If you look after someone with cancer or support people who do, have you seen a change since April 2016? Does the description of the new law fit with your experience? Have you had a combined assessment or know someone who has?

You can help us understand what is working – and what’s not. 

If you’ve had an experience since the 1 April 2016 and you want to share please contact Greg Pycroft.

Any contributions will be kept anonymous and free of personal identifiable information. However, we will need to be able to identify some key details, such as local authority area or local health board to ensure that any issues can be followed up by the Welsh Government.

Macmillan Wales responds to the Welsh Government’s Cancer Delivery Plan

Head of Services Susan Morris speakingSusan Morris, Head of Services for Macmillan Cancer Support in Wales, said: “Macmillan welcomes the Welsh Government’s updated Cancer Delivery Plan and its commitment to delivering the best care and support to people affected by cancer in Wales.

“We are pleased the plan aims to have outcomes and services that match the best in Europe and wants to tackle the inequalities which mean that people from our most deprived communities are more likely to develop cancer than those in our least deprived areas.

“A cancer diagnosis can affect so many parts of a person’s life so we are pleased the plan commits to people being offered a key worker, a needs assessment and a care plan as well as information on where to access welfare benefits advice.

“It is also good to see the plan’s commitment to repeating cancer patient experience surveys, which capture people with cancer’s views on their care and can support health boards to share best practice and pinpoint where improvements are needed.

“Macmillan Wales looks forward to supporting the plan’s ambitions by working in partnership with the health boards and other partners through our services including our £3.3m Macmillan Framework for Cancer in Primary Care programme.”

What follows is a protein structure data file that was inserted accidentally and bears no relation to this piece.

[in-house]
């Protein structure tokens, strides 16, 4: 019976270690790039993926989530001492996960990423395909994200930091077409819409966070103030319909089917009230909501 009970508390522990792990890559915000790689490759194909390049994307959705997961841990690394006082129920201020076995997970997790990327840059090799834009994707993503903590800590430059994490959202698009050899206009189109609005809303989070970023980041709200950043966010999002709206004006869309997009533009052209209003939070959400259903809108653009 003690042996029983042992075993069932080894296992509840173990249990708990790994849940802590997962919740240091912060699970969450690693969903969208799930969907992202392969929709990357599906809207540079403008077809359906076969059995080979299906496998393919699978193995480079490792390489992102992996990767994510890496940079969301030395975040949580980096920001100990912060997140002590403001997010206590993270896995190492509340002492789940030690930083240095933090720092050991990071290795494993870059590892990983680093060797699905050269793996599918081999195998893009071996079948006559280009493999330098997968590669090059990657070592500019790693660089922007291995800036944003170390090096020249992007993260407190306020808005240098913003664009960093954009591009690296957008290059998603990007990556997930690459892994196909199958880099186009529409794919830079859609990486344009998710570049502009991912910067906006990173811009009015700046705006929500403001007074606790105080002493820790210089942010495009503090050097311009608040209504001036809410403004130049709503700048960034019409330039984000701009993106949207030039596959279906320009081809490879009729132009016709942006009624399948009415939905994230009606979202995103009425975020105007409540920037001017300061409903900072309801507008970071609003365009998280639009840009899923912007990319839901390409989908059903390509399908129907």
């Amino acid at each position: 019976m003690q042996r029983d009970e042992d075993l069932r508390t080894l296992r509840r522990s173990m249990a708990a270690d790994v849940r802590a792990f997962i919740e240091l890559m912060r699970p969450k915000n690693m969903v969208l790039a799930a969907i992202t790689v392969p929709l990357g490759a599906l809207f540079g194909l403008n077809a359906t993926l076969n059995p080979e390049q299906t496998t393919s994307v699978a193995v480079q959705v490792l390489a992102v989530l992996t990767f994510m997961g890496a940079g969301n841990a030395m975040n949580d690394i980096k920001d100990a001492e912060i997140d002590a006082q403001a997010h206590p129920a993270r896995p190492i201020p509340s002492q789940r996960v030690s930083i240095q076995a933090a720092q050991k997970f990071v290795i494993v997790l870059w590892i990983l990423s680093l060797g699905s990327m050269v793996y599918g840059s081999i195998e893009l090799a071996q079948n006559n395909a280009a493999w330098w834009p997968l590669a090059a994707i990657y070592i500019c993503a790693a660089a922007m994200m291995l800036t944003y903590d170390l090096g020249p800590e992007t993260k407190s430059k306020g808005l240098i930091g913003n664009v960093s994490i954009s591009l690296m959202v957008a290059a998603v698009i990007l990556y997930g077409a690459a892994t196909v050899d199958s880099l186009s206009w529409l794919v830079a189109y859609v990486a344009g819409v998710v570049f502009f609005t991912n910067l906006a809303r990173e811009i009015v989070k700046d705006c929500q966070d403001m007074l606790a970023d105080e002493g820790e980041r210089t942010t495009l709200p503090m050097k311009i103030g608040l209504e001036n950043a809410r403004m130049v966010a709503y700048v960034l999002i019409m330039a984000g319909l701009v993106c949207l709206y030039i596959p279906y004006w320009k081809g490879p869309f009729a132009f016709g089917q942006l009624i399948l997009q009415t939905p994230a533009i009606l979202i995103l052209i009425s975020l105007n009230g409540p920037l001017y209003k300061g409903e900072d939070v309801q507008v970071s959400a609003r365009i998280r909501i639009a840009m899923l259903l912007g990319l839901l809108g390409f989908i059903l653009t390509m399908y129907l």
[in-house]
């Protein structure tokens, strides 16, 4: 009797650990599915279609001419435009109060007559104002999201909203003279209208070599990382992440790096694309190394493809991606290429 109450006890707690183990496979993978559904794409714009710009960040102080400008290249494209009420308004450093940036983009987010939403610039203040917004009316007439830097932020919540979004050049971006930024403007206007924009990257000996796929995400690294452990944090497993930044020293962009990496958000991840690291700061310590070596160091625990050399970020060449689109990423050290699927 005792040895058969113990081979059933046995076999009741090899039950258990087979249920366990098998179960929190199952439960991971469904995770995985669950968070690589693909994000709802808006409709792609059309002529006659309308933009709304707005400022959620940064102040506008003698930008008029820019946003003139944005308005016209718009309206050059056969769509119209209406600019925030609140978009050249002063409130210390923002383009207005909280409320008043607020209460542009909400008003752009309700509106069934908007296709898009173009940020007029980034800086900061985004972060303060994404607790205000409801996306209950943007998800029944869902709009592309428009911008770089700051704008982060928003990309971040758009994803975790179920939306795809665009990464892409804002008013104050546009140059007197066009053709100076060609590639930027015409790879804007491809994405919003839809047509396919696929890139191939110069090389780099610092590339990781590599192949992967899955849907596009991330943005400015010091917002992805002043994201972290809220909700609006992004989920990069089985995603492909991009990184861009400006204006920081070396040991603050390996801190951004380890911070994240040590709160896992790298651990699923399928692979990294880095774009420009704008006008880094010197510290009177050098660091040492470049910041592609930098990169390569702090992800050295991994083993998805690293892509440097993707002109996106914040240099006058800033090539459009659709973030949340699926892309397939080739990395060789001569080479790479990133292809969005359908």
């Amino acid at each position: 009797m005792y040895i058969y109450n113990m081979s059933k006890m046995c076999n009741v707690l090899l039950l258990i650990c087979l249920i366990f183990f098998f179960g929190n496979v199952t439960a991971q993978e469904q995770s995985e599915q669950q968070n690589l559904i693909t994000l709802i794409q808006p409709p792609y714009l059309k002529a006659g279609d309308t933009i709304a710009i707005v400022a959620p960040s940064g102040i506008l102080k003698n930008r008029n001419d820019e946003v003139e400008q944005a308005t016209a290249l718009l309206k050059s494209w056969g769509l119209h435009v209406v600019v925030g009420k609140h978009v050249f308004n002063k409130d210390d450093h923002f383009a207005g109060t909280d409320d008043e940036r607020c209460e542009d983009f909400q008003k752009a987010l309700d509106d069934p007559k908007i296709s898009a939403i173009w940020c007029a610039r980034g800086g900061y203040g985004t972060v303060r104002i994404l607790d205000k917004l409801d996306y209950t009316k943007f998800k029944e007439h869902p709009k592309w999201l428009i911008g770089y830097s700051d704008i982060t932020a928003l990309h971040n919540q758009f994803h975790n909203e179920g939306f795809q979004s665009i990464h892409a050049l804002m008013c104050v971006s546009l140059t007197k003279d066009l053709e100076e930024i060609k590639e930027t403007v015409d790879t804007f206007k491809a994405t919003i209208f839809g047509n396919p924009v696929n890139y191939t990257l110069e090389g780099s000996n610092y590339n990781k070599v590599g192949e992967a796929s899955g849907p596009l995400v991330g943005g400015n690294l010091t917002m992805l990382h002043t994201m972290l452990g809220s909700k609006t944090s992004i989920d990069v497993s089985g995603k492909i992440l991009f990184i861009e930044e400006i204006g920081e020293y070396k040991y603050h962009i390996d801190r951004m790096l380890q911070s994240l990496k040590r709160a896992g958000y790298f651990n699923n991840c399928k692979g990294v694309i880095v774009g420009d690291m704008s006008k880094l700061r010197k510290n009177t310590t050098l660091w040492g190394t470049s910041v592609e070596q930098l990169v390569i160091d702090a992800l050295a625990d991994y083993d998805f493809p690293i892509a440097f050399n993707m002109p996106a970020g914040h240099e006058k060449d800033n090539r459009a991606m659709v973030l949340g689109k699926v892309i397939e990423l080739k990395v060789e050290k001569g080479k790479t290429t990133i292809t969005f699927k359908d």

Macmillan Cymru yn ymateb i Gynllun Cyflawni ar gyfer Canser Llywodraeth Cymru

 

Head of Services Susan Morris speaking

Meddai Susan Morris, Pennaeth Gwasanaethau ar gyfer Cymorth Canser Macmillan yng Nghymru: “Mae Macmillan yn croesawu Cynllun Cyflawni diwygiedig ar gyfer Canser Llywodraeth Cymru a’i ymrwymiad i ddarparu’r gofal a’r cymorth gorau i rai sydd wedi’u heffeithio gan ganser yng Nghymru.

“Rydym yn falch mai nod y cynllun yw cael canlyniadau a gwasanaethau sydd gyda’r gorau yn Ewrop a’i fod eisiau mynd i’r afael â’r anghydraddoldebau sy’n golygu bod pobl o’n cymunedau mwyaf difreintiedig yn fwy tebygol o ddatblygu canser na’r rhai sydd yn ein hardaloedd lleiaf difreintiedig.

“Gall diagnosis canser effeithio ar gynifer o rannau o fywydau person felly rydym yn falch fod y cynllun yn ymrwymo i gynnig gweithiwr allweddol, asesiad anghenion a chynllun gofal i bobl yn ogystal â gwybodaeth ynghylch ble i gael cyngor budd-daliadau lles.

“Hefyd mae’n dda gweld ymrwymiad y cynllun i ailadrodd arolygon o brofiad cleifion canser, sy’n cofnodi barn rhai sydd â chanser am eu gofal ac sy’n gallu cynorthwyo byrddau iechyd i rannu’r arferion gorau a dynodi lle mae angen gwelliannau.

“Mae Macmillan Cymru yn edrych ymlaen at gefnogi uchelgais y cynllun drwy gydweithio â’r byrddau iechyd ac â phartneriaid eraill drwy ein gwasanaethau, gan gynnwys ein rhaglen Fframwaith Macmillan ar gyfer Canser mewn Gofal Sylfaenol, sy’n werth £3.3m.”